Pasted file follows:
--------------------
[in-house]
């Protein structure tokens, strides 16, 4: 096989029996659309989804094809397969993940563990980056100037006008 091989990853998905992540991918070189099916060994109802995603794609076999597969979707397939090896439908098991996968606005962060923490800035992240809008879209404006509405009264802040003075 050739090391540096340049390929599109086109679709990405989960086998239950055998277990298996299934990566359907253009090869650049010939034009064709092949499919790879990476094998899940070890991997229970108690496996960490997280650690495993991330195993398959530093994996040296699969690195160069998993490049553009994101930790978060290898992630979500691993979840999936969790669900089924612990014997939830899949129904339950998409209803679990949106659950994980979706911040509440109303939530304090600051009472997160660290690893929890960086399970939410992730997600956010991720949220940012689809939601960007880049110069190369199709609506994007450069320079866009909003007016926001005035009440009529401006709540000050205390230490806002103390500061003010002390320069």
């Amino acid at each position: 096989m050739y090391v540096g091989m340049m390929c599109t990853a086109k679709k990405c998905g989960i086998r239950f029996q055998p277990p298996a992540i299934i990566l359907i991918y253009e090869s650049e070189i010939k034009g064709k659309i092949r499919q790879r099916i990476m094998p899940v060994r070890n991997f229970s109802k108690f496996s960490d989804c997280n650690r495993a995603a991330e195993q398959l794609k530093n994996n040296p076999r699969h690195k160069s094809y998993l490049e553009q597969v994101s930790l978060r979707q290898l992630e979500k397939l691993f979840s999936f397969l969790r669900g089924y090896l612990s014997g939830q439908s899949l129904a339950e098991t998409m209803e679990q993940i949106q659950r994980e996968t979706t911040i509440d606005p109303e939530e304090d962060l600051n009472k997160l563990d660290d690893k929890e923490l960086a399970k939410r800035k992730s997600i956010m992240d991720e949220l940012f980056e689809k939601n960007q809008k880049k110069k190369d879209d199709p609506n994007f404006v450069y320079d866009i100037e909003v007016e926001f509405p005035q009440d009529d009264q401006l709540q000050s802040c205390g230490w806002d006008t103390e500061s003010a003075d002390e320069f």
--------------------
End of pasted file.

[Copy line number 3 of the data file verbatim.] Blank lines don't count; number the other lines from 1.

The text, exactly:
């Amino acid at each position: 096989m050739y090391v540096g091989m340049m390929c599109t990853a086109k679709k990405c998905g989960i086998r239950f029996q055998p277990p298996a992540i299934i990566l359907i991918y253009e090869s650049e070189i010939k034009g064709k659309i092949r499919q790879r099916i990476m094998p899940v060994r070890n991997f229970s109802k108690f496996s960490d989804c997280n650690r495993a995603a991330e195993q398959l794609k530093n994996n040296p076999r699969h690195k160069s094809y998993l490049e553009q597969v994101s930790l978060r979707q290898l992630e979500k397939l691993f979840s999936f397969l969790r669900g089924y090896l612990s014997g939830q439908s899949l129904a339950e098991t998409m209803e679990q993940i949106q659950r994980e996968t979706t911040i509440d606005p109303e939530e304090d962060l600051n009472k997160l563990d660290d690893k929890e923490l960086a399970k939410r800035k992730s997600i956010m992240d991720e949220l940012f980056e689809k939601n960007q809008k880049k110069k190369d879209d199709p609506n994007f404006v450069y320079d866009i100037e909003v007016e926001f509405p005035q009440d009529d009264q401006l709540q000050s802040c205390g230490w806002d006008t103390e500061s003010a003075d002390e320069f």